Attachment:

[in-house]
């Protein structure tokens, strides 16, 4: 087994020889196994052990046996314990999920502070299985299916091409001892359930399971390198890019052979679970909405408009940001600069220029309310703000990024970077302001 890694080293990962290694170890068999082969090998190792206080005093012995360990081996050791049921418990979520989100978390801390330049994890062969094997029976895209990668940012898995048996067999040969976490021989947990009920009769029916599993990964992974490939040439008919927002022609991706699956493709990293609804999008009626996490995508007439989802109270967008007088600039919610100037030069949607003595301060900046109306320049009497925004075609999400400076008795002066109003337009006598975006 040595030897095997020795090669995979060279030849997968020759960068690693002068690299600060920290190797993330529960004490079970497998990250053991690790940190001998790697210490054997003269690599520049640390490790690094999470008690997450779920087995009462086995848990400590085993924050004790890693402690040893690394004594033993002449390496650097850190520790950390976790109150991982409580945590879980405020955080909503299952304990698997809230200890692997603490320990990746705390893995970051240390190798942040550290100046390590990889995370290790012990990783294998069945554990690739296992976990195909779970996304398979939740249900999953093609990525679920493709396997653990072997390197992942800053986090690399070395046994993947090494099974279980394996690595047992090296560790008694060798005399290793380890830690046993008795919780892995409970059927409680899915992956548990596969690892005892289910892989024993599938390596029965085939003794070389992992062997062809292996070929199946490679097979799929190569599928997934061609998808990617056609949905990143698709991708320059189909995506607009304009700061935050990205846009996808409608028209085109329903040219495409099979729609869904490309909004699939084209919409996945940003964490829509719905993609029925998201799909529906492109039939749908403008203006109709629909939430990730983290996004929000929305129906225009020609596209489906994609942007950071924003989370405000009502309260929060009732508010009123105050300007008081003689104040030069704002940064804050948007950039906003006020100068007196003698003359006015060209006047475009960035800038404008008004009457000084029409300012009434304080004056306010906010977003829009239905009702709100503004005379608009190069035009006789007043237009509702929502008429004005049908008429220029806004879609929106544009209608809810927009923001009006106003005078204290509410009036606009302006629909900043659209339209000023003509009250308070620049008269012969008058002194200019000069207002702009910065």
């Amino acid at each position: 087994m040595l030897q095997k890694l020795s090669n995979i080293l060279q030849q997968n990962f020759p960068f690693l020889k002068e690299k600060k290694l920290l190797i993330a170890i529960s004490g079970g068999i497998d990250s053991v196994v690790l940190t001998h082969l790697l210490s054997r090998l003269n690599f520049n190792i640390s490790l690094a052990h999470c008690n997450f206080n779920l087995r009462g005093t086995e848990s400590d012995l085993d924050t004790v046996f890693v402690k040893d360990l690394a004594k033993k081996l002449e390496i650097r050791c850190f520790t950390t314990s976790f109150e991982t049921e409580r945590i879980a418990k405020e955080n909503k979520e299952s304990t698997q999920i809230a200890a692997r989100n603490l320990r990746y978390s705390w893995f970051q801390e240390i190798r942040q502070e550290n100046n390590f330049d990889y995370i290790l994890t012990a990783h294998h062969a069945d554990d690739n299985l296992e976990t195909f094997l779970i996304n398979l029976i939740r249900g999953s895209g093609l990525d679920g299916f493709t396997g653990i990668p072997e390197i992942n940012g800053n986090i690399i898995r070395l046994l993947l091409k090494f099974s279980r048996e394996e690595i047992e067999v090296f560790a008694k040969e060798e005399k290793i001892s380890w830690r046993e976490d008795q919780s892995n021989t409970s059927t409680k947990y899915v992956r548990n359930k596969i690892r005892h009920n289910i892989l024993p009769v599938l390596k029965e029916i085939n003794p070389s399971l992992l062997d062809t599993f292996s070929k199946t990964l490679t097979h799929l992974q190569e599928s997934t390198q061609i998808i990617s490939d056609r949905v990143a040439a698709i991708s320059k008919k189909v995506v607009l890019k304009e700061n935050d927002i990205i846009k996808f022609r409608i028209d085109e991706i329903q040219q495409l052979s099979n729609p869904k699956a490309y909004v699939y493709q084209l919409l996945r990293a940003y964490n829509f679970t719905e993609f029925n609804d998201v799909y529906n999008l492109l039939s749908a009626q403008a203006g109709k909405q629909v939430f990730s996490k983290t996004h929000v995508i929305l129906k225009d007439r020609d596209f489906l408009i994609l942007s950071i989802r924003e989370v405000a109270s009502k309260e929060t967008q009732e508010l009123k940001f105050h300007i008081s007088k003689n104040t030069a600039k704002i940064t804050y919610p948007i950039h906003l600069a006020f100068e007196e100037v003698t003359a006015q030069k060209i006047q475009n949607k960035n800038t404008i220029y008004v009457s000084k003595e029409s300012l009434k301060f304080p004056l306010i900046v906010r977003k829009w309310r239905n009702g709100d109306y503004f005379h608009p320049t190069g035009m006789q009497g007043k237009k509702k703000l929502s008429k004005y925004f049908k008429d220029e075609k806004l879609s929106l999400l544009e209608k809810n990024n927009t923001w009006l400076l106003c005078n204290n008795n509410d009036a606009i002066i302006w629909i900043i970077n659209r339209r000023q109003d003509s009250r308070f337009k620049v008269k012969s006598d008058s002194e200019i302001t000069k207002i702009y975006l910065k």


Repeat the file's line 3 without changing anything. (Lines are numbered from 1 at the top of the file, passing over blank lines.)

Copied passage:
């Amino acid at each position: 087994m040595l030897q095997k890694l020795s090669n995979i080293l060279q030849q997968n990962f020759p960068f690693l020889k002068e690299k600060k290694l920290l190797i993330a170890i529960s004490g079970g068999i497998d990250s053991v196994v690790l940190t001998h082969l790697l210490s054997r090998l003269n690599f520049n190792i640390s490790l690094a052990h999470c008690n997450f206080n779920l087995r009462g005093t086995e848990s400590d012995l085993d924050t004790v046996f890693v402690k040893d360990l690394a004594k033993k081996l002449e390496i650097r050791c850190f520790t950390t314990s976790f109150e991982t049921e409580r945590i879980a418990k405020e955080n909503k979520e299952s304990t698997q999920i809230a200890a692997r989100n603490l320990r990746y978390s705390w893995f970051q801390e240390i190798r942040q502070e550290n100046n390590f330049d990889y995370i290790l994890t012990a990783h294998h062969a069945d554990d690739n299985l296992e976990t195909f094997l779970i996304n398979l029976i939740r249900g999953s895209g093609l990525d679920g299916f493709t396997g653990i990668p072997e390197i992942n940012g800053n986090i690399i898995r070395l046994l993947l091409k090494f099974s279980r048996e394996e690595i047992e067999v090296f560790a008694k040969e060798e005399k290793i001892s380890w830690r046993e976490d008795q919780s892995n021989t409970s059927t409680k947990y899915v992956r548990n359930k596969i690892r005892h009920n289910i892989l024993p009769v599938l390596k029965e029916i085939n003794p070389s399971l992992l062997d062809t599993f292996s070929k199946t990964l490679t097979h799929l992974q190569e599928s997934t390198q061609i998808i990617s490939d056609r949905v990143a040439a698709i991708s320059k008919k189909v995506v607009l890019k304009e700061n935050d927002i990205i846009k996808f022609r409608i028209d085109e991706i329903q040219q495409l052979s099979n729609p869904k699956a490309y909004v699939y493709q084209l919409l996945r990293a940003y964490n829509f679970t719905e993609f029925n609804d998201v799909y529906n999008l492109l039939s749908a009626q403008a203006g109709k909405q629909v939430f990730s996490k983290t996004h929000v995508i929305l129906k225009d007439r020609d596209f489906l408009i994609l942007s950071i989802r924003e989370v405000a109270s009502k309260e929060t967008q009732e508010l009123k940001f105050h300007i008081s007088k003689n104040t030069a600039k704002i940064t804050y919610p948007i950039h906003l600069a006020f100068e007196e100037v003698t003359a006015q030069k060209i006047q475009n949607k960035n800038t404008i220029y008004v009457s000084k003595e029409s300012l009434k301060f304080p004056l306010i900046v906010r977003k829009w309310r239905n009702g709100d109306y503004f005379h608009p320049t190069g035009m006789q009497g007043k237009k509702k703000l929502s008429k004005y925004f049908k008429d220029e075609k806004l879609s929106l999400l544009e209608k809810n990024n927009t923001w009006l400076l106003c005078n204290n008795n509410d009036a606009i002066i302006w629909i900043i970077n659209r339209r000023q109003d003509s009250r308070f337009k620049v008269k012969s006598d008058s002194e200019i302001t000069k207002i702009y975006l910065k």